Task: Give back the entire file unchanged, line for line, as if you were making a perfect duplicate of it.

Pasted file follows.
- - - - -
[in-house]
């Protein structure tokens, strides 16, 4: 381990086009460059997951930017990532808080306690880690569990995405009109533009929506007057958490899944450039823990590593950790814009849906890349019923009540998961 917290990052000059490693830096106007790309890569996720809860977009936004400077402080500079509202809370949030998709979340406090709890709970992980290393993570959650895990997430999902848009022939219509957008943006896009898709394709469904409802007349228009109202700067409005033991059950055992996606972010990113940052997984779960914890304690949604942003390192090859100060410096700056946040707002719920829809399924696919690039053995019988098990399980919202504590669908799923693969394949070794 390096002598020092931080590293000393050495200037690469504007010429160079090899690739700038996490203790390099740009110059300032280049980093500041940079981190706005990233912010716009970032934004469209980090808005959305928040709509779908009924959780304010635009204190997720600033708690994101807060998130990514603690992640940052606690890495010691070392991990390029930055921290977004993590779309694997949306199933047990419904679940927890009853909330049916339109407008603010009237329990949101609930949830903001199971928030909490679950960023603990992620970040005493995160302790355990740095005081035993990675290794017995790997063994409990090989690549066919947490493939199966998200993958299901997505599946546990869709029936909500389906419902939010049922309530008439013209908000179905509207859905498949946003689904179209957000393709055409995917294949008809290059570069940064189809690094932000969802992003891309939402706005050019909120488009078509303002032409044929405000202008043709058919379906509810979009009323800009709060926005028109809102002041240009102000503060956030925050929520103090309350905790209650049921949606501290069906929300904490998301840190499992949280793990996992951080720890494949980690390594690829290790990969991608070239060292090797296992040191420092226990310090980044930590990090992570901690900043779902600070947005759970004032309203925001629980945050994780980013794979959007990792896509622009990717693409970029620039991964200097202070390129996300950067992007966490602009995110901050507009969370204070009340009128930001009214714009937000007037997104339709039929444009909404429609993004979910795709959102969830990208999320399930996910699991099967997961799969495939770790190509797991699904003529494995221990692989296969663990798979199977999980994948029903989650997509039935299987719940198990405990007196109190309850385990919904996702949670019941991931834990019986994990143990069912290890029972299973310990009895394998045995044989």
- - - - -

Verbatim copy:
[in-house]
């Protein structure tokens, strides 16, 4: 381990086009460059997951930017990532808080306690880690569990995405009109533009929506007057958490899944450039823990590593950790814009849906890349019923009540998961 917290990052000059490693830096106007790309890569996720809860977009936004400077402080500079509202809370949030998709979340406090709890709970992980290393993570959650895990997430999902848009022939219509957008943006896009898709394709469904409802007349228009109202700067409005033991059950055992996606972010990113940052997984779960914890304690949604942003390192090859100060410096700056946040707002719920829809399924696919690039053995019988098990399980919202504590669908799923693969394949070794 390096002598020092931080590293000393050495200037690469504007010429160079090899690739700038996490203790390099740009110059300032280049980093500041940079981190706005990233912010716009970032934004469209980090808005959305928040709509779908009924959780304010635009204190997720600033708690994101807060998130990514603690992640940052606690890495010691070392991990390029930055921290977004993590779309694997949306199933047990419904679940927890009853909330049916339109407008603010009237329990949101609930949830903001199971928030909490679950960023603990992620970040005493995160302790355990740095005081035993990675290794017995790997063994409990090989690549066919947490493939199966998200993958299901997505599946546990869709029936909500389906419902939010049922309530008439013209908000179905509207859905498949946003689904179209957000393709055409995917294949008809290059570069940064189809690094932000969802992003891309939402706005050019909120488009078509303002032409044929405000202008043709058919379906509810979009009323800009709060926005028109809102002041240009102000503060956030925050929520103090309350905790209650049921949606501290069906929300904490998301840190499992949280793990996992951080720890494949980690390594690829290790990969991608070239060292090797296992040191420092226990310090980044930590990090992570901690900043779902600070947005759970004032309203925001629980945050994780980013794979959007990792896509622009990717693409970029620039991964200097202070390129996300950067992007966490602009995110901050507009969370204070009340009128930001009214714009937000007037997104339709039929444009909404429609993004979910795709959102969830990208999320399930996910699991099967997961799969495939770790190509797991699904003529494995221990692989296969663990798979199977999980994948029903989650997509039935299987719940198990405990007196109190309850385990919904996702949670019941991931834990019986994990143990069912290890029972299973310990009895394998045995044989």